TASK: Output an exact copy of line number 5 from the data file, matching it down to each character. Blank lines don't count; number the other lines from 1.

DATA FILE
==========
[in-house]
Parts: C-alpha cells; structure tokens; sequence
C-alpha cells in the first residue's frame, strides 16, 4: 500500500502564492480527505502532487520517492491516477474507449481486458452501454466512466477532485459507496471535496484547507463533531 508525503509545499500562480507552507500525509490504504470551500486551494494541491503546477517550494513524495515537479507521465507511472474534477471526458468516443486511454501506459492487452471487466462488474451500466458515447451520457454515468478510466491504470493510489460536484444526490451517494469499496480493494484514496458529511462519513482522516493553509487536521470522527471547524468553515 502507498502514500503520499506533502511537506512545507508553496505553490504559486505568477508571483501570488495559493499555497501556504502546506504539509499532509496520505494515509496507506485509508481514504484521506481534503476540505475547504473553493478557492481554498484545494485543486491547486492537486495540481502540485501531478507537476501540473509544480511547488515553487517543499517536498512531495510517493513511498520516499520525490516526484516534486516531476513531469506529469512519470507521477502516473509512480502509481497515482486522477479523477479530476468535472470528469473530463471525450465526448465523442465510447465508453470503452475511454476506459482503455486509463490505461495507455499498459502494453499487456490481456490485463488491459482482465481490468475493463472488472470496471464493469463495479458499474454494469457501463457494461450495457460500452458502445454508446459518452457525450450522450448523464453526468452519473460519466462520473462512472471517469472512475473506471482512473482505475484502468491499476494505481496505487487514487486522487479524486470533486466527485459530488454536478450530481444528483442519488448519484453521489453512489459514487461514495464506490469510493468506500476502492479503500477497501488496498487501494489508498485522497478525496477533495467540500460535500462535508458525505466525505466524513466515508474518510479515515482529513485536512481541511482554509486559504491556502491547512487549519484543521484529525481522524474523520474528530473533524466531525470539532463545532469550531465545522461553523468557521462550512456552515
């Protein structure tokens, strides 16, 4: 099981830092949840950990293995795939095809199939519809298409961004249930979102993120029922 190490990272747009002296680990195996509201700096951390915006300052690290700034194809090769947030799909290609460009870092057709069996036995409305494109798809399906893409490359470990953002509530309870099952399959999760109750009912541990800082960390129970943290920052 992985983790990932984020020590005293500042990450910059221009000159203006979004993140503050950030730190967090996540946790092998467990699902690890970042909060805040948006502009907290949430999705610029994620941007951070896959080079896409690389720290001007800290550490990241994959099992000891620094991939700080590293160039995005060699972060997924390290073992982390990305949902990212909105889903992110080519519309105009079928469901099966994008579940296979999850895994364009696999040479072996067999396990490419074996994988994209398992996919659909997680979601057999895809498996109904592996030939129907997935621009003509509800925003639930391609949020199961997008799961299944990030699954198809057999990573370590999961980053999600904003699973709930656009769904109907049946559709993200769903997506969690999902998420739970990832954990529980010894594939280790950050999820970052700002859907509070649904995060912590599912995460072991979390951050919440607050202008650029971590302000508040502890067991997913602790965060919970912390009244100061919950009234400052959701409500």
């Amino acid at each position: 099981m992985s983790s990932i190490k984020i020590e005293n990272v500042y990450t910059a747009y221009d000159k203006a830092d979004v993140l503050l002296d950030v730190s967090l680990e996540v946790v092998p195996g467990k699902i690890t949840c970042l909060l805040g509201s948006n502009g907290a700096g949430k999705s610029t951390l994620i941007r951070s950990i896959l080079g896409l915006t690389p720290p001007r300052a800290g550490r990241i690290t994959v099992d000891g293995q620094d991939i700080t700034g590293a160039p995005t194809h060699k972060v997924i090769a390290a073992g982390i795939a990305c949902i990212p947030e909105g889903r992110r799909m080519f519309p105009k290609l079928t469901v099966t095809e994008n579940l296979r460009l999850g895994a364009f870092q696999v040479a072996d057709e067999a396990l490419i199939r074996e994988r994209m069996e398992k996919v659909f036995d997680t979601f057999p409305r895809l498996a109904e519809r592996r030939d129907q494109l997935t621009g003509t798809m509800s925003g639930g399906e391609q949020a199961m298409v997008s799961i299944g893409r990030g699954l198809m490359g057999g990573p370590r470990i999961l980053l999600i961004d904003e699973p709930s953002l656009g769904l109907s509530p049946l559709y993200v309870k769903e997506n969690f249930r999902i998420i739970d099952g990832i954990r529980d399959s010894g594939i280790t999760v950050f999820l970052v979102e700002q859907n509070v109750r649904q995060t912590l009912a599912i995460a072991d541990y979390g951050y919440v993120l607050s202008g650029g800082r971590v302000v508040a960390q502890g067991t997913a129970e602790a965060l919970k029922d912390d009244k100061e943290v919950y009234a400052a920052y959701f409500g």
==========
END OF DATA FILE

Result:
């Amino acid at each position: 099981m992985s983790s990932i190490k984020i020590e005293n990272v500042y990450t910059a747009y221009d000159k203006a830092d979004v993140l503050l002296d950030v730190s967090l680990e996540v946790v092998p195996g467990k699902i690890t949840c970042l909060l805040g509201s948006n502009g907290a700096g949430k999705s610029t951390l994620i941007r951070s950990i896959l080079g896409l915006t690389p720290p001007r300052a800290g550490r990241i690290t994959v099992d000891g293995q620094d991939i700080t700034g590293a160039p995005t194809h060699k972060v997924i090769a390290a073992g982390i795939a990305c949902i990212p947030e909105g889903r992110r799909m080519f519309p105009k290609l079928t469901v099966t095809e994008n579940l296979r460009l999850g895994a364009f870092q696999v040479a072996d057709e067999a396990l490419i199939r074996e994988r994209m069996e398992k996919v659909f036995d997680t979601f057999p409305r895809l498996a109904e519809r592996r030939d129907q494109l997935t621009g003509t798809m509800s925003g639930g399906e391609q949020a199961m298409v997008s799961i299944g893409r990030g699954l198809m490359g057999g990573p370590r470990i999961l980053l999600i961004d904003e699973p709930s953002l656009g769904l109907s509530p049946l559709y993200v309870k769903e997506n969690f249930r999902i998420i739970d099952g990832i954990r529980d399959s010894g594939i280790t999760v950050f999820l970052v979102e700002q859907n509070v109750r649904q995060t912590l009912a599912i995460a072991d541990y979390g951050y919440v993120l607050s202008g650029g800082r971590v302000v508040a960390q502890g067991t997913a129970e602790a965060l919970k029922d912390d009244k100061e943290v919950y009234a400052a920052y959701f409500g």